- "More recently, twice daily treatment of the same preparation at doses that were 4-to 16-fold lower than the ovulation-inducing dose used in the present report readily stimulated follicular growth in early transitional mares . Those effects were attributable to the LH activity of the eLH preparation rather than to any residual FSH . Consistent with that conclusion, in the present study no significant differences were found in FSH levels between eLH-and vehicle-treated mares, either in samples collected immediately after eLH administration or at daily intervals throughout the treatment period. "
- [Show abstract] [Hide abstract] ABSTRACT: Previous evidence from in vitro studies suggests specific roles for a subset of miRNAs, including miR-21, miR-23a, miR-145, miR-503, miR-224, miR-383, miR-378, miR-132 and miR-212, in regulating ovarian follicle development. The objective of this study was to determine changes in the levels of these miRNAs in relation to follicle selection, maturation and ovulation in the monovular equine ovary. In Experiment 1, follicular fluid was aspirated during ovulatory cycles from the dominant (DO) and largest subordinate (S) follicles of an ovulatory wave, and the dominant (DA) follicle of a mid-cycle anovulatory wave (n=6 mares). Follicular fluid levels of progesterone and estradiol were lower (P<0.01) in S follicles than in DO follicles, whereas mean levels of IGF1 were lower (P<0.01) in S and DA follicles than in DO follicles. Relative to DO and DA follicles, S follicles had higher (P≤0.01) follicular fluid levels of miR-145 and miR-378. In Experiment 2, follicular fluid and granulosa cells were aspirated from dominant follicles before (DO) and 24h after (L) administration of an ovulatory dose of hCG (n=5 mares/group). Relative to DO follicles, L follicles had higher follicular fluid levels of progesterone (P=0.05) and lower granulosa cell levels of CYP19A1 and LHCGR (P<0.005). Levels of miR-21, miR-132, miR-212 and miR-224 were increased (P<0.05) in L follicles; this was associated with reduced expression of the putative miRNA targets, PTEN, RASA1 and SMAD4. These novel results may indicate a physiological involvement of miR-21, miR-145, miR-224, miR-378, miR-132 and miR-212 in the regulation of cell survival, steroidogenesis and differentiation during follicle selection and ovulation in the monovular ovary.0Comments 20Citations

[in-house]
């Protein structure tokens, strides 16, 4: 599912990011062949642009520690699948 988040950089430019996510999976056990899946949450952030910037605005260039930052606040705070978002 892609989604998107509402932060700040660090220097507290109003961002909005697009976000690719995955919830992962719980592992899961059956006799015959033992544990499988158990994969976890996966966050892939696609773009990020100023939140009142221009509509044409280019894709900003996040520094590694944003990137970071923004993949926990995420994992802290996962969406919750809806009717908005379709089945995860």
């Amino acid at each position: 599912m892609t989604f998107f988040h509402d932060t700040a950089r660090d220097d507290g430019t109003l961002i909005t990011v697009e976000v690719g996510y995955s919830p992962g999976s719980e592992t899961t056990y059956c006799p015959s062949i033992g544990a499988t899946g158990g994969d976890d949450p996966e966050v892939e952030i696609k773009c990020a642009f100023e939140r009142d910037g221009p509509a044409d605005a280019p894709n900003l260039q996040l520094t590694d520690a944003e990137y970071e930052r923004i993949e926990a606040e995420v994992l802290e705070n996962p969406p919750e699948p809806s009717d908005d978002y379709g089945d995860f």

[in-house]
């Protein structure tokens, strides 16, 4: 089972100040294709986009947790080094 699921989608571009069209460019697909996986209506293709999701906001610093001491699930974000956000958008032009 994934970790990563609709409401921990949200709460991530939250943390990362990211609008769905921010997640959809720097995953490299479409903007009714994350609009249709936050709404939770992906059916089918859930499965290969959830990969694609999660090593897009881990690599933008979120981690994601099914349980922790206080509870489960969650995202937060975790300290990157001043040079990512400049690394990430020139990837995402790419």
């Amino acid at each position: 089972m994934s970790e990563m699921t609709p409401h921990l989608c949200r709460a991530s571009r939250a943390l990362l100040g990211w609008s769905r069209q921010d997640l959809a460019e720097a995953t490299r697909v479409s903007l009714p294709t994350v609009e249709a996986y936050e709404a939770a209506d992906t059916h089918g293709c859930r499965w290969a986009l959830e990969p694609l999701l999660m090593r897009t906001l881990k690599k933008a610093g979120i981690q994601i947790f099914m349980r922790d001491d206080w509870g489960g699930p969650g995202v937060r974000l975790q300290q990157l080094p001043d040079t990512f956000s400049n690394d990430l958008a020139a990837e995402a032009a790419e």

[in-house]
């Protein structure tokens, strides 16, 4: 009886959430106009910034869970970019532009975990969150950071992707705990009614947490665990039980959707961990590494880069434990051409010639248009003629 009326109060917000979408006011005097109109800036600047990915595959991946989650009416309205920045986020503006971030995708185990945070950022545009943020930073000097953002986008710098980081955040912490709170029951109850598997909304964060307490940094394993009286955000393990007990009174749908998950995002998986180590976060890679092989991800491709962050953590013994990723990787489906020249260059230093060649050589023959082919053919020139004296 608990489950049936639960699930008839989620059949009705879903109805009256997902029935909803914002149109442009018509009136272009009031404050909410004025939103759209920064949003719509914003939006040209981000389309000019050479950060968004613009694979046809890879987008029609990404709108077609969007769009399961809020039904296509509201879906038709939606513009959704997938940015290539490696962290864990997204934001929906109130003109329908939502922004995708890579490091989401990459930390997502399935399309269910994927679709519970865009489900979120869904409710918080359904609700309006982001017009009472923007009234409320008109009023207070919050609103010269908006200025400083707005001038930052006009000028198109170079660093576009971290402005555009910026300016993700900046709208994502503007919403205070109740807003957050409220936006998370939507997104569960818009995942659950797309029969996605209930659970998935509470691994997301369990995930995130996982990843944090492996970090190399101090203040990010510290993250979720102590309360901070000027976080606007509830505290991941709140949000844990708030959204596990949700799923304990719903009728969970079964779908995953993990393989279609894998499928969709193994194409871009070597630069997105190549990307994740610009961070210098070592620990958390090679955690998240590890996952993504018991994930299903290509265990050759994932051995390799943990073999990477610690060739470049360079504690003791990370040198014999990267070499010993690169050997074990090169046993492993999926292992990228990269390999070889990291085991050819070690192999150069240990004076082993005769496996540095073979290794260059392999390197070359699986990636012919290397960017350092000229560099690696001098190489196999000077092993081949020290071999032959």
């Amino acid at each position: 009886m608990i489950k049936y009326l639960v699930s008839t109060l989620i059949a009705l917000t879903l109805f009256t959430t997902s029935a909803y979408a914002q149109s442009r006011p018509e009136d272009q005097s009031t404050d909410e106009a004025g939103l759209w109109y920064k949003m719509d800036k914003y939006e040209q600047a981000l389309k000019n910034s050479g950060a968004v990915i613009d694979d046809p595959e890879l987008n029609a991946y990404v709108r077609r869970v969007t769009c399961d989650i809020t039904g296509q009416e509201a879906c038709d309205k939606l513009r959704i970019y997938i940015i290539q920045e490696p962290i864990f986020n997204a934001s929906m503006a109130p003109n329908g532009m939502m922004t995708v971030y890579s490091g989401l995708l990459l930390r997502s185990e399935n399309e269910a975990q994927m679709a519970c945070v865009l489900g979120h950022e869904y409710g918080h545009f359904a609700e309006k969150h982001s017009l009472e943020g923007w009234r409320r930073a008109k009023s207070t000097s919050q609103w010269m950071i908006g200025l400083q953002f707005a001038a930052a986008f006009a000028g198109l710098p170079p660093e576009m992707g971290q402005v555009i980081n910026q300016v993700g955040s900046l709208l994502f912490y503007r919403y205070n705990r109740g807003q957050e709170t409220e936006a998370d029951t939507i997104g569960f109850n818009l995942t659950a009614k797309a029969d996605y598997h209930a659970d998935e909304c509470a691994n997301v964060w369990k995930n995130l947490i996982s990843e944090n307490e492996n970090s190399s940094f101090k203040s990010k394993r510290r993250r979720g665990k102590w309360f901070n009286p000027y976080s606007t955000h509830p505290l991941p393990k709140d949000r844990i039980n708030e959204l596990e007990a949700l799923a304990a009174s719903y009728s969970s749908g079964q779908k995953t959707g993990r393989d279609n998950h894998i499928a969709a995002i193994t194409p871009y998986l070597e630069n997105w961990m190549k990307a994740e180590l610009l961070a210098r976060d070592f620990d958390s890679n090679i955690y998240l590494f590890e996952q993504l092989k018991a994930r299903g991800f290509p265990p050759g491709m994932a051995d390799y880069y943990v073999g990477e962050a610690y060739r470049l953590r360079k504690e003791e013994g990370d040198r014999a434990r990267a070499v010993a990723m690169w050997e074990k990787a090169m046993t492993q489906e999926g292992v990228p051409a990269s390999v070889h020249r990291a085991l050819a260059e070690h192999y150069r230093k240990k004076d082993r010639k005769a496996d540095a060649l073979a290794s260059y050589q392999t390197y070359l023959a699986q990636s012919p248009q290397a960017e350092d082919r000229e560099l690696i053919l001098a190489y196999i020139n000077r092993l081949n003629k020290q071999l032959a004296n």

- [Show abstract] [Hide abstract] ABSTRACT: Relatively little is known about the physiological roles of microRNAs (miRNAs) during follicular development. Previous evidence from in vitro studies suggests specific roles for a subset of miRNAs, including miR-21, miR-23a, miR-145, miR-503, miR-224, miR-383, miR-378, miR-132, and miR-212, in regulating ovarian follicle development. The objective of this study was to gain insight on the involvement of these miRNAs during follicle maturation. Follicular fluid was aspirated from dominant follicles (>32 mm) during the ovulatory season (July to October) and the anovulatory season (January to March) in each of 5 mares, and the levels of steroids, IGF1, and miRNAs were analyzed by immunoassays and quantitative PCR. Levels of progesterone, testosterone, and IGF1 were lower (P ≤ 0.05) in anovulatory than in ovulatory follicles. Relative to ovulatory follicles, anovulatory follicles had higher (P < 0.05) mean levels of miR-21, miR-23b, miR-378, and miR-202 and tended to have higher (P = 0.06) levels of miR-145. Levels of miR-224 and miR-383 could not be detected in follicular fluid. These novel results indicate a physiological association between increases in follicular miRNA levels and seasonal anovulation in mares; further studies should elucidate the precise involvement of miR-21, miR-23b, miR-145, miR-378, and miR-202 in follicle maturation in the mare.0Comments 11Citations